The Hedge Chair

Bent wood chair with tree.

This chair is made in the style of ‘rustic furniture’ where un-sawn branches from trees or hedgerows are used to fashion simple furniture. Making this type of furniture is really enjoyable for the organic, natural look it achieves but also for a deeper meaning or connection it allows and that has lessons for understanding sustainability. Building with natural materials requires adaptive learning, letting the materials influence and guide the precise outcome, starting the work without knowing the final result but trusting the process.

For me, this style is really about working with resources as they are and as such requires a different mindset than standard furniture making. This style only works well if one allows the branches to determine the exact shape, look and feel of the piece. The finished piece is a function of nature’s design and the maker has to be able to read or interpret that from the natural forms present in the branches. Like many folk crafts such work can be learnt in a day but it takes a lifetime to master.

Using sawn timber (lumber) to make furniture is more of a control type mindset, though of course, one still has to know and understand the material really well to be able to master that craft too. To make rustic furniture, you have a very different ‘cutting list’ for the timber required. It is a case of laying out the branches on the workshop floor and seeing how they might fit together in a form that is both functional and stylish. Then setting about the assembly and being open to surprises, to re-interpretations as the piece unfolds.

In moving towards sustainability we need to concentrate on letting the outcome evolve, to focus on ‘learning from the future’ if new and appropriate solutions are to be developed. The work of Otto Scharmer, Peter Senge, Meg Wheately and many others speak of changing our approaches to problem solving, of working with what we have, of allowing the solutions to co-evolve with the involvement of all stakeholders. I find that making rustic furniture helps me to practice much of these ideas in a manner that is both enjoyable, self-educational and also furnishes my house. Now, that’s a result.

A chair, leaning, living,

A maker, learning, loving.

Learning about living, making a leaning chair,

Loving the learning, learning that lives,

Learning from the past, learning from the future,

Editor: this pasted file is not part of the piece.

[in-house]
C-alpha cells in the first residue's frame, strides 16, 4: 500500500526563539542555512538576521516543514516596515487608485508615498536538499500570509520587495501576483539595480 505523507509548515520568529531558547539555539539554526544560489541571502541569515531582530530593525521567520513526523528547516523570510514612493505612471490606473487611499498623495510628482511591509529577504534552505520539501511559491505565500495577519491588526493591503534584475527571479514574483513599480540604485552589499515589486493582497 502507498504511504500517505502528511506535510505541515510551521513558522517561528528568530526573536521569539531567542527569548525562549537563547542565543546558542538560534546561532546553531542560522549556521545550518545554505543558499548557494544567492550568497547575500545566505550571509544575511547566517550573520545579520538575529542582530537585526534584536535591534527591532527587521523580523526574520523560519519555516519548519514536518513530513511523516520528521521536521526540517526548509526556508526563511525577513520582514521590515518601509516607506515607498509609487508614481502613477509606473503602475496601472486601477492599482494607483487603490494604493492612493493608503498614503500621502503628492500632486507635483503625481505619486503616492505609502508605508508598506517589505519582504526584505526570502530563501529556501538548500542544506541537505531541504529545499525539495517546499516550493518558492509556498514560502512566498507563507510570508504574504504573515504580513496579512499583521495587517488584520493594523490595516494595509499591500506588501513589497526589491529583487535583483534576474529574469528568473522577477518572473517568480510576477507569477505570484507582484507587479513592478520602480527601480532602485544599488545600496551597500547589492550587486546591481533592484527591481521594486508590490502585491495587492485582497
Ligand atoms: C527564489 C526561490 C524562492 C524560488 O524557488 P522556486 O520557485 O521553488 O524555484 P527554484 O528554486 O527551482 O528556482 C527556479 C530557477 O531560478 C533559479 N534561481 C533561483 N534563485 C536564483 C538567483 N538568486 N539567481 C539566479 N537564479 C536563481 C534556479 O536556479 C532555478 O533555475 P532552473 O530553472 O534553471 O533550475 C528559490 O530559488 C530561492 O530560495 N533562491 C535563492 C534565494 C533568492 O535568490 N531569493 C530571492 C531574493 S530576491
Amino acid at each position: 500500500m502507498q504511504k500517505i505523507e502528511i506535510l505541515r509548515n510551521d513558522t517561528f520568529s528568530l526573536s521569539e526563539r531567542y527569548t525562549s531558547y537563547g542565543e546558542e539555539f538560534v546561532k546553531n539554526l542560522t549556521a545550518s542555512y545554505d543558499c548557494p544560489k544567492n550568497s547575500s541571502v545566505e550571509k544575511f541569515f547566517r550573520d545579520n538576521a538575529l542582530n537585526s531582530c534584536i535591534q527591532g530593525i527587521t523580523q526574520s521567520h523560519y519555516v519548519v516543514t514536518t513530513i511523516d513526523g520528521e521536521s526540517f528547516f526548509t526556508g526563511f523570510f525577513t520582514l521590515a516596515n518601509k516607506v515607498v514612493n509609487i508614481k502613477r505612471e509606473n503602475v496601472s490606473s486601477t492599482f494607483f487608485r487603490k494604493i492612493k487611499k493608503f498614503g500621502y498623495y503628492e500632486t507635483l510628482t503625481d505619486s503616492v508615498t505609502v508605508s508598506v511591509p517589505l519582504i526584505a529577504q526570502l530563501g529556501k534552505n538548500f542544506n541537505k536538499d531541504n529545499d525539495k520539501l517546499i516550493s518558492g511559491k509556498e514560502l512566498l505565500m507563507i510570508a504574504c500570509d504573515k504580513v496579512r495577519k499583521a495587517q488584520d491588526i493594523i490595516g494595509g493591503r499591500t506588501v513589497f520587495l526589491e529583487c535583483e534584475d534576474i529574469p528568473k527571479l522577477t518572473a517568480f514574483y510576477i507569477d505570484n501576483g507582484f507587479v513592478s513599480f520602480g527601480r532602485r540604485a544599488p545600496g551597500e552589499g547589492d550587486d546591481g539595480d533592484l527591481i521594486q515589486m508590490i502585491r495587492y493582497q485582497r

A living with learning, life learning, life loving,

Learning to lean with life, lean into love,

A chair, a maker, lessons learnt,

Sustainability, a symbiosis of all.

What this means for organisations moving towards sustainability.

There are several points here that have a bearing on organisational change and sustainability. Often the first dilemma we face in moving towards sustainability is how to stop being ‘unsustainable’ – our current mode of operations. This can require creativity and imagination as well as a daring to do different things or at least to do things ‘differently’. Many people feel that they are not creative simply because they do not work in theatre or the arts. However, there are many ways to be creative and unearthing and recognising this within the group is important if we are to create the platform for future innovative change. We approach problem solving and make decisions on the basis of our life experiences and our creative selves can be a very useful skill to engage with.

Appreciating the diversity of talent amongst those present builds respect for the skills sets individuals bring to the process. Recognising the diversity as a strength of the group and not a threat means we can actively seek diversity and not try to gather similar thinkers together as is often the pattern used. If the space for this sharing is properly nurtured then we can begin to see the commonality within that diversity, to recognise the shared experiences and to harness the strength of the team and its full range of skills.

The identifying of agreed outcomes in advance can work well in a proscribed problem with a correct solution and organisations have done this very well for many years. However, working towards a future that has many correct solutions or that is uncertain, requires a different mindset, allowing the future to unfold through the exploration process. Allowing time to establish the principles that govern the outcome can give confidence to guide the quest without getting bogged down in detail at the outset. Such principles should help us to work with the current situation, to better use the resources that we have at our disposal and to allow an appropriate solution to emerge.

Working is this manner and building this ‘open space’ for change is what SustainEd does. With qualified facilitators, we can support organisations that want to develop innovative change programmes that are built on the current situation and available resources, leading towards a more sustainable future. It is up to us all to start to use the talents we have at our disposal, to create the working environment that will allow us to tap into the skills of all personnel. This can be fun, it can be fulfilling and really motivating to work towards a better future for all. Creating the space for that change is what we do.




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